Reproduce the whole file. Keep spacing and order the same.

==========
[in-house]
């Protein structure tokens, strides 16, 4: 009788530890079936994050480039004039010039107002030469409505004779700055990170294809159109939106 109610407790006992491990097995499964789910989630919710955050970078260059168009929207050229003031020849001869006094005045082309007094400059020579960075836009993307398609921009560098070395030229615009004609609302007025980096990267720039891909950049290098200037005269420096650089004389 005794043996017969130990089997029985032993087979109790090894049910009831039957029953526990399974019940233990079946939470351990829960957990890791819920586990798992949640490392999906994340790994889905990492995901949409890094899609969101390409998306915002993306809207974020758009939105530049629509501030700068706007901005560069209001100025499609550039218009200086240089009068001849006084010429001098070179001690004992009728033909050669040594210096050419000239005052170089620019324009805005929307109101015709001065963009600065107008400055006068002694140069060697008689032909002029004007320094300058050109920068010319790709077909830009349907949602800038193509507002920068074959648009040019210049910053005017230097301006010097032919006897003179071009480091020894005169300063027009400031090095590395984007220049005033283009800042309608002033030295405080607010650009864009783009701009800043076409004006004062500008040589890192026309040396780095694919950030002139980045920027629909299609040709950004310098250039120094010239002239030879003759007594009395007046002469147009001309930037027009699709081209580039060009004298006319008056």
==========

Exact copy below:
[in-house]
């Protein structure tokens, strides 16, 4: 009788530890079936994050480039004039010039107002030469409505004779700055990170294809159109939106 109610407790006992491990097995499964789910989630919710955050970078260059168009929207050229003031020849001869006094005045082309007094400059020579960075836009993307398609921009560098070395030229615009004609609302007025980096990267720039891909950049290098200037005269420096650089004389 005794043996017969130990089997029985032993087979109790090894049910009831039957029953526990399974019940233990079946939470351990829960957990890791819920586990798992949640490392999906994340790994889905990492995901949409890094899609969101390409998306915002993306809207974020758009939105530049629509501030700068706007901005560069209001100025499609550039218009200086240089009068001849006084010429001098070179001690004992009728033909050669040594210096050419000239005052170089620019324009805005929307109101015709001065963009600065107008400055006068002694140069060697008689032909002029004007320094300058050109920068010319790709077909830009349907949602800038193509507002920068074959648009040019210049910053005017230097301006010097032919006897003179071009480091020894005169300063027009400031090095590395984007220049005033283009800042309608002033030295405080607010650009864009783009701009800043076409004006004062500008040589890192026309040396780095694919950030002139980045920027629909299609040709950004310098250039120094010239002239030879003759007594009395007046002469147009001309930037027009699709081209580039060009004298006319008056």